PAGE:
Impact of vitamin D deficiency on the productivity of a health care workforce

J Occup Environ Med. 2012 Feb;54(2):117-21. doi: 10.1097/JOM.0b013e318240df1e.


Objective: To define the relationship between vitamin D status and employee presenteeism in a large sample of health care employees.

Methods: Prospective observation study of 10,646 employees of a Midwestern-integrated health care system who completed an on-line health risk appraisal questionnaire and were measured for 25-hydroxyvitamin D.

Results: Measured differences in productivity due to presenteeism were 0.66, 0.91, and 0.75 when comparing employees above and below vitamin D levels of 20 ng/mL, 30 ng/mL, and 40 ng/mL, respectively. These productivity differences translate into potential productivity savings of 0.191%, 0.553%, and 0.625%, respectively, of total payroll costs.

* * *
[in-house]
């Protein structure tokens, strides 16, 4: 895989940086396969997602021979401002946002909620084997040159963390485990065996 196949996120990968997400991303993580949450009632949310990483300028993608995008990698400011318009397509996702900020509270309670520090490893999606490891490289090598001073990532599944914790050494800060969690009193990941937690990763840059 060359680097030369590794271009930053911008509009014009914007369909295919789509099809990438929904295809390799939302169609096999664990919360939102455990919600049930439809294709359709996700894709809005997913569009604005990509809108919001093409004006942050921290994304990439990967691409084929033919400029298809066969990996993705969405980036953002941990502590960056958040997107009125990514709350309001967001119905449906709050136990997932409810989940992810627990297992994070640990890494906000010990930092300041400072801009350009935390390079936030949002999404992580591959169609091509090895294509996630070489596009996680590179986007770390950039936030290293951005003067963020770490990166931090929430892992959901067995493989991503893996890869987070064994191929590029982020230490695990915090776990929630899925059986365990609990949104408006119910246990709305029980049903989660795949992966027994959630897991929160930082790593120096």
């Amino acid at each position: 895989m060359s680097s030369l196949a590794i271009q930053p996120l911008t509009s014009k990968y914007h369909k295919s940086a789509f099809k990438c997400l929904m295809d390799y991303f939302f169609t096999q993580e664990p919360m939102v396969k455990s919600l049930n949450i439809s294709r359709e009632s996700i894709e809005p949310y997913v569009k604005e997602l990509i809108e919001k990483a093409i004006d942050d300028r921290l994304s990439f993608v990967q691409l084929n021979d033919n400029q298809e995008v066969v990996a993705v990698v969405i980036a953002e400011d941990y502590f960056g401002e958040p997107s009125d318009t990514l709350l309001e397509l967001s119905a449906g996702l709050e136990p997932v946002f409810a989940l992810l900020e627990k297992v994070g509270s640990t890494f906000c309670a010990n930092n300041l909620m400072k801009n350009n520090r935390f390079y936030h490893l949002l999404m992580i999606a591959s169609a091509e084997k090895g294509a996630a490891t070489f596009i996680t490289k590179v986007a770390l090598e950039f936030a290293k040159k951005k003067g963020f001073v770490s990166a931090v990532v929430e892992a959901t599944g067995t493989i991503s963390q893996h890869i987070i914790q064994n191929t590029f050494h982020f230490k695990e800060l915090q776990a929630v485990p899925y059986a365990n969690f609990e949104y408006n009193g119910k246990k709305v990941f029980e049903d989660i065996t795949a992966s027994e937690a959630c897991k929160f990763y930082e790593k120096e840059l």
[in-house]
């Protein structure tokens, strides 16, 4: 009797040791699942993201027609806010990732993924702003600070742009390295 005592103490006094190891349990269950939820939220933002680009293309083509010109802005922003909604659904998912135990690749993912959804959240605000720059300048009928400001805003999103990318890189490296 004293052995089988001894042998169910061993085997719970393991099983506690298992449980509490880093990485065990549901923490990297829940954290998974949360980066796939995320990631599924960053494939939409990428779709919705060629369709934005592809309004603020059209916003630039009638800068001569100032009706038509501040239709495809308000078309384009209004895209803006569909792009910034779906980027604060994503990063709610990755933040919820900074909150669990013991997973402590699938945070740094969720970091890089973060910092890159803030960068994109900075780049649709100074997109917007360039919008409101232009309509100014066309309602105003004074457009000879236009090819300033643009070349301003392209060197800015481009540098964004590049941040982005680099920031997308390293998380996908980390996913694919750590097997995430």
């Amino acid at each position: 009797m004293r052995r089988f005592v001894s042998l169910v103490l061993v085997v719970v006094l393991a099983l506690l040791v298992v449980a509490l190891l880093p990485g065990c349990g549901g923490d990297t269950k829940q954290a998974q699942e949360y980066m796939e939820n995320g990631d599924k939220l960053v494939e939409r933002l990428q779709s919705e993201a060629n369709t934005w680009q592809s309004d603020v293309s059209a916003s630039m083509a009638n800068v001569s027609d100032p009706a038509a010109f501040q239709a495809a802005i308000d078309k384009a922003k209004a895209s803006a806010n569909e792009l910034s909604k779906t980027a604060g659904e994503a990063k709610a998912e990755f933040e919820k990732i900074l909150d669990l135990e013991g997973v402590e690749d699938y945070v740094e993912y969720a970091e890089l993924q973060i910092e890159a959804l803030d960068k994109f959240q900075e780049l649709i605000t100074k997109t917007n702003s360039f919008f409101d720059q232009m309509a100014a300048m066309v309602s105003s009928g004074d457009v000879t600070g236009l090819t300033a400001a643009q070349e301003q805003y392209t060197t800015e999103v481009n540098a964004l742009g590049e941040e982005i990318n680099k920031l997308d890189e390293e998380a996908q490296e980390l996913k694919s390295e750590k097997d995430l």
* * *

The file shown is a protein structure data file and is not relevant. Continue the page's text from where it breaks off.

Conclusions: Low vitamin D status is associated with reduced employee work productivity. Employee vitamin D assessment and replenishment may represent a low-cost, high-return program to mitigate risk factors and health conditions that drive total employer health care costs.

Publication types

  • Research Support, Non-U.S. Gov't

MeSH terms

  • Absenteeism
  • Adolescent
  • Adult
  • Aged
  • Cross-Sectional Studies
  • Efficiency, Organizational / economics
  • Efficiency, Organizational / statistics & numerical data*
  • Female
  • Health Personnel / economics
  • Health Personnel / statistics & numerical data*
  • Health Surveys / methods
  • Humans
  • Male
  • Middle Aged
  • Prospective Studies
  • Surveys and Questionnaires
  • Vitamin D / blood
  • Vitamin D / economics
  • Vitamin D Deficiency / blood*
  • Vitamin D Deficiency / economics
  • Vitamin D Deficiency / epidemiology*
  • Young Adult


  • Vitamin D